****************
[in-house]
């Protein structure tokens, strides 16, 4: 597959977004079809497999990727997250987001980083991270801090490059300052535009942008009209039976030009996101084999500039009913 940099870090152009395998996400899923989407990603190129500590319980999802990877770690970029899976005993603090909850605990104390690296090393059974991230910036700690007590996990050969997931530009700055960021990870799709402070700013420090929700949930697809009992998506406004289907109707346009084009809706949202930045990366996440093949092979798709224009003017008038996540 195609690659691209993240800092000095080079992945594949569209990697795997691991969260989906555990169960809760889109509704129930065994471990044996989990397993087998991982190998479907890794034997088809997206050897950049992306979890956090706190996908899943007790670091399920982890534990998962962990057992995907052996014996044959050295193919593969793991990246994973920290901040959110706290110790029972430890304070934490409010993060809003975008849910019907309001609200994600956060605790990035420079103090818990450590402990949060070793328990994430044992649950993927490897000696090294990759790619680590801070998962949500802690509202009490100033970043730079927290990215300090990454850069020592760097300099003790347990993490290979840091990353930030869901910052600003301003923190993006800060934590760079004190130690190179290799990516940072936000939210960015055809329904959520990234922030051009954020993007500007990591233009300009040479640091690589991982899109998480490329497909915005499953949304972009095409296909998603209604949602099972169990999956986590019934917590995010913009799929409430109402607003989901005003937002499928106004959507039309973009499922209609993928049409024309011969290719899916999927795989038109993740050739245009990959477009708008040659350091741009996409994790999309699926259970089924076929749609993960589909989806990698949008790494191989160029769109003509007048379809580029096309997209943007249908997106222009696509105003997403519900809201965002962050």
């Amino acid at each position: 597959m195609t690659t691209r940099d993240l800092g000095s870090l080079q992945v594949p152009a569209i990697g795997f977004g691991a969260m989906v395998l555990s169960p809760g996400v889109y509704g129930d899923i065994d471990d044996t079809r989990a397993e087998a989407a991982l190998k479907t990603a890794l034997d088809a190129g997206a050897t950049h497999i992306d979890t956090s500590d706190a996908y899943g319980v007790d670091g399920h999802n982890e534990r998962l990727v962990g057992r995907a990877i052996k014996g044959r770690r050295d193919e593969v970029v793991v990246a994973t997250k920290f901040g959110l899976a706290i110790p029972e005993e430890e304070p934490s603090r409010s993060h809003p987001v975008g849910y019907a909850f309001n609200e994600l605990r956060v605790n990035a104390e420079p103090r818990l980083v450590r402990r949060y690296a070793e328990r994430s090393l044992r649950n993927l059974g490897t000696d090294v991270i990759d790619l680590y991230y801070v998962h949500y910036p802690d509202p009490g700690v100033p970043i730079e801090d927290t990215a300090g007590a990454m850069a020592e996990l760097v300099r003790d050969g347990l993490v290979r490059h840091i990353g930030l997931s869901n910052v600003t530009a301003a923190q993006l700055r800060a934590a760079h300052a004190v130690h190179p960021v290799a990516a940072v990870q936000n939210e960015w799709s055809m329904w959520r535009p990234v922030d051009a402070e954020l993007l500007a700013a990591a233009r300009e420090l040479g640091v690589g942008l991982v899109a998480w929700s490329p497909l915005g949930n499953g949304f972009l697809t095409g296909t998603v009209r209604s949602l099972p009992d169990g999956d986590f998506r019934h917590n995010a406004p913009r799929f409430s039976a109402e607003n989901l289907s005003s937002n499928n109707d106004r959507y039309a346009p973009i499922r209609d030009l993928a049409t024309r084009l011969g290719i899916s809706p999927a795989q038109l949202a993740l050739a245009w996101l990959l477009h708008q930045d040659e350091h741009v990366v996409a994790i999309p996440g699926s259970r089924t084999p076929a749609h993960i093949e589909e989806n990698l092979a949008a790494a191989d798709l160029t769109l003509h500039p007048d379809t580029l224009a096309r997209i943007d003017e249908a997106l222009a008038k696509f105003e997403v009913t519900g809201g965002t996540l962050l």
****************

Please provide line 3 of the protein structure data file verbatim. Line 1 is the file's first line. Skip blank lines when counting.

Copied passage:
């Amino acid at each position: 597959m195609t690659t691209r940099d993240l800092g000095s870090l080079q992945v594949p152009a569209i990697g795997f977004g691991a969260m989906v395998l555990s169960p809760g996400v889109y509704g129930d899923i065994d471990d044996t079809r989990a397993e087998a989407a991982l190998k479907t990603a890794l034997d088809a190129g997206a050897t950049h497999i992306d979890t956090s500590d706190a996908y899943g319980v007790d670091g399920h999802n982890e534990r998962l990727v962990g057992r995907a990877i052996k014996g044959r770690r050295d193919e593969v970029v793991v990246a994973t997250k920290f901040g959110l899976a706290i110790p029972e005993e430890e304070p934490s603090r409010s993060h809003p987001v975008g849910y019907a909850f309001n609200e994600l605990r956060v605790n990035a104390e420079p103090r818990l980083v450590r402990r949060y690296a070793e328990r994430s090393l044992r649950n993927l059974g490897t000696d090294v991270i990759d790619l680590y991230y801070v998962h949500y910036p802690d509202p009490g700690v100033p970043i730079e801090d927290t990215a300090g007590a990454m850069a020592e996990l760097v300099r003790d050969g347990l993490v290979r490059h840091i990353g930030l997931s869901n910052v600003t530009a301003a923190q993006l700055r800060a934590a760079h300052a004190v130690h190179p960021v290799a990516a940072v990870q936000n939210e960015w799709s055809m329904w959520r535009p990234v922030d051009a402070e954020l993007l500007a700013a990591a233009r300009e420090l040479g640091v690589g942008l991982v899109a998480w929700s490329p497909l915005g949930n499953g949304f972009l697809t095409g296909t998603v009209r209604s949602l099972p009992d169990g999956d986590f998506r019934h917590n995010a406004p913009r799929f409430s039976a109402e607003n989901l289907s005003s937002n499928n109707d106004r959507y039309a346009p973009i499922r209609d030009l993928a049409t024309r084009l011969g290719i899916s809706p999927a795989q038109l949202a993740l050739a245009w996101l990959l477009h708008q930045d040659e350091h741009v990366v996409a994790i999309p996440g699926s259970r089924t084999p076929a749609h993960i093949e589909e989806n990698l092979a949008a790494a191989d798709l160029t769109l003509h500039p007048d379809t580029l224009a096309r997209i943007d003017e249908a997106l222009a008038k696509f105003e997403v009913t519900g809201g965002t996540l962050l």